اختلالات فکری و روانی و پرخاشگری ابزاری: تکاملی، عصبی بیولوژیکی و دیدگاه های حقوقی
|کد مقاله||سال انتشار||مقاله انگلیسی||ترجمه فارسی||تعداد کلمات|
|34333||2009||6 صفحه PDF||سفارش دهید||محاسبه نشده|
Publisher : Elsevier - Science Direct (الزویر - ساینس دایرکت)
Journal : International Journal of Law and Psychiatry, Volume 32, Issue 4, July–August 2009, Pages 253–258
In the study of aggression, psychopathy represents a disorder that is of particular interest because it often involves aggression which is premeditated, emotionless, and instrumental in nature; this is especially true for more serious types of offenses. Such instrumental aggression is aimed at achieving a goal (e.g., to obtain resources such as money, or to gain status). Unlike the primarily reactive aggression observed in other disorders, psychopaths appear to engage in aggressive acts for the purpose of benefiting themselves. This is especially interesting in light of arguments that psychopathy may represent an alternative life-history strategy that is evolutionarily adaptive; behaviors such as aggression, risk-taking, manipulation, and promiscuous sexual behavior observed in psychopathy may be means by which psychopaths gain advantage over others. Recent neurobiological research supports the idea that abnormalities in brain regions key to emotion and morality may allow psychopaths to pursue such a strategy—psychopaths may not experience the social emotions such as empathy, guilt, and remorse that typically discourage instrumentally aggressive acts, and may even experience pleasure when committing these acts. Findings from brain imaging studies of psychopaths may have important implications for the law.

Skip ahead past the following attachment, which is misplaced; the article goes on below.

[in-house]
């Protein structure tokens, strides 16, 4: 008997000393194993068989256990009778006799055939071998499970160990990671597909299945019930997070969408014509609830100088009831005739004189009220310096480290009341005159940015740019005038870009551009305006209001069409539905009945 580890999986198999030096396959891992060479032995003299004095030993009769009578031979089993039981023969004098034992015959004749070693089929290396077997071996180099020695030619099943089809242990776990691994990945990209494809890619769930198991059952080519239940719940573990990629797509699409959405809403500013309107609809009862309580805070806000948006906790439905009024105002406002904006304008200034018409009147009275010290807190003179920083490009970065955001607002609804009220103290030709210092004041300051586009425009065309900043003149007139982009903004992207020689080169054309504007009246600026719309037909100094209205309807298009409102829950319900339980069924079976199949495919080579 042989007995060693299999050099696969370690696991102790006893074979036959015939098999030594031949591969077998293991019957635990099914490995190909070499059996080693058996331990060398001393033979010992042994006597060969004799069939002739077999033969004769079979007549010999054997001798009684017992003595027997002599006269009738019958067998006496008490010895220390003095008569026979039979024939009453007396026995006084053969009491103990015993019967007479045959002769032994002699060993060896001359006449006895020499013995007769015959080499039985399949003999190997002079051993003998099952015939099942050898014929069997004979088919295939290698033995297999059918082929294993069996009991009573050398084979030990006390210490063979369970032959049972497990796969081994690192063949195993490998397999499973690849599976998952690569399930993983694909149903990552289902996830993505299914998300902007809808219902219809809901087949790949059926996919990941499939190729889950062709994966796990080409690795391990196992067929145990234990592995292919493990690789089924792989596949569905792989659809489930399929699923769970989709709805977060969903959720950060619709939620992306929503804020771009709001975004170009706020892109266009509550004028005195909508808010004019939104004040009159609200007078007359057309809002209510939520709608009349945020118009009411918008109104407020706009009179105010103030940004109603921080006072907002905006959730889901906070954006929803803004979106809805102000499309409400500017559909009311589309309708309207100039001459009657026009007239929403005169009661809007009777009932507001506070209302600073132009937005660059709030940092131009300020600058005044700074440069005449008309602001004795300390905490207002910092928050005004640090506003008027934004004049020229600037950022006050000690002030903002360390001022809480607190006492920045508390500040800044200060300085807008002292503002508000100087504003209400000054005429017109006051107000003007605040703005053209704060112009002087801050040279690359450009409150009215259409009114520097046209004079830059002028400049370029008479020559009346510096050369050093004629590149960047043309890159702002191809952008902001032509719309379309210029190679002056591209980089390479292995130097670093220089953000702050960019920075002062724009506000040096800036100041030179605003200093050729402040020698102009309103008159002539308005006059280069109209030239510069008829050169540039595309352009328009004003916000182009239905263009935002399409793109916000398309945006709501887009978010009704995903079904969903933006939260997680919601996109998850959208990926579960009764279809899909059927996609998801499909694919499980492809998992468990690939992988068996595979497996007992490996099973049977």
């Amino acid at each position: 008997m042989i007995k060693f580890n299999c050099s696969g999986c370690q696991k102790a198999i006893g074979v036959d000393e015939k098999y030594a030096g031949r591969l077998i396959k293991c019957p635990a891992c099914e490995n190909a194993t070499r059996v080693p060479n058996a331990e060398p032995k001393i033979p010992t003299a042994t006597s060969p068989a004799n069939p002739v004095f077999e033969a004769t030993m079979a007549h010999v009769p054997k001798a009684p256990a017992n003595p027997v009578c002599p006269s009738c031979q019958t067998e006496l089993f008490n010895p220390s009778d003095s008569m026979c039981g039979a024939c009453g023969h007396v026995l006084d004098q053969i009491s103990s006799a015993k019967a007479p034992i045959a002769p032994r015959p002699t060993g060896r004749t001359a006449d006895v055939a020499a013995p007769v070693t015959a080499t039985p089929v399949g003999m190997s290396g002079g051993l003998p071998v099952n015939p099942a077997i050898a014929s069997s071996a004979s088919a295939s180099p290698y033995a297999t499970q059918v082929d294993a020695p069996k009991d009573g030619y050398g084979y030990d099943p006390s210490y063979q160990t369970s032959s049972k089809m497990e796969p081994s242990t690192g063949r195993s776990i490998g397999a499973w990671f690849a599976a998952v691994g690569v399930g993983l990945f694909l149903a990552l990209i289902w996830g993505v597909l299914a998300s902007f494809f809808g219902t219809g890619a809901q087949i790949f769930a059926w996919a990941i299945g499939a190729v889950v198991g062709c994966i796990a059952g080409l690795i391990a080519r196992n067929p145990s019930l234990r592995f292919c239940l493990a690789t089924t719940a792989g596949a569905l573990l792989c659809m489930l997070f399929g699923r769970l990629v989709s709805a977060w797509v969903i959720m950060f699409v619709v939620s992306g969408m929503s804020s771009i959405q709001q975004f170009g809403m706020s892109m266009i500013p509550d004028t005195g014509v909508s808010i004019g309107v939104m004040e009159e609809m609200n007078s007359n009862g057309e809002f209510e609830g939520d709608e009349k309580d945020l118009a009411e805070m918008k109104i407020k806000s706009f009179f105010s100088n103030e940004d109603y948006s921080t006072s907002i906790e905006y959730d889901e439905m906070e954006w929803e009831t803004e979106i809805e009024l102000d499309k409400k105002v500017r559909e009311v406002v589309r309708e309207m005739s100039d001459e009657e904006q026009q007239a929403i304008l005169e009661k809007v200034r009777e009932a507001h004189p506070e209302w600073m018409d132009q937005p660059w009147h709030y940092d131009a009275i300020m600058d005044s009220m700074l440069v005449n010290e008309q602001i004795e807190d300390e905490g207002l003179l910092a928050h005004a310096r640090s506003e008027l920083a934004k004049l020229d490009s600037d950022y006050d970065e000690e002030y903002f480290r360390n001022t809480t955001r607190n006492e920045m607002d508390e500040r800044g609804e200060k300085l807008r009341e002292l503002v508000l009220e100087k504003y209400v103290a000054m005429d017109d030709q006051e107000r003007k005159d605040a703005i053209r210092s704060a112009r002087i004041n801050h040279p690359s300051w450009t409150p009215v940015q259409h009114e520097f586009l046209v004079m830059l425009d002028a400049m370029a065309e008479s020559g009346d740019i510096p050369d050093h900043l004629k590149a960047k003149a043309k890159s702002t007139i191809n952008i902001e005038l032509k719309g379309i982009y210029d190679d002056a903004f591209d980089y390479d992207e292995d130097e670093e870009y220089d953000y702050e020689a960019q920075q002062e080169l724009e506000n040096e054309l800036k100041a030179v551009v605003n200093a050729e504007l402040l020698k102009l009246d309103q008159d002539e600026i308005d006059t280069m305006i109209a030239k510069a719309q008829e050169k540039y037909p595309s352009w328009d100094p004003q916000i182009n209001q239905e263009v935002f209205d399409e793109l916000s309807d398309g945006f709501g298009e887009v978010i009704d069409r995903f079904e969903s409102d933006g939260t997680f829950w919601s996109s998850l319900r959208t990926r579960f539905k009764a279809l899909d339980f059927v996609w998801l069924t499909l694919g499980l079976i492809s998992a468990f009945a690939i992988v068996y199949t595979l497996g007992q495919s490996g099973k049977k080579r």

Psychopathy is a disorder involving a pronounced lack of guilt, remorse, and empathy (Hare, 2003). Psychopaths are said to be impervious to the distress of others. They also lack fear of negative consequences of risky or criminal behavior and demonstrate insensitivity to punishment (Patrick, 1994). In addition, psychopaths are often described as superficially charming, glib, manipulative, conning, and grandiose (Cleckley, 1941); they are often able to take advantage of others because they first present as likeable and well-meaning. However, these individuals often display severe aggression and high rates of criminal recidivism (Hare, 2003), making the study of psychopathy an especially important issue for the criminal justice system.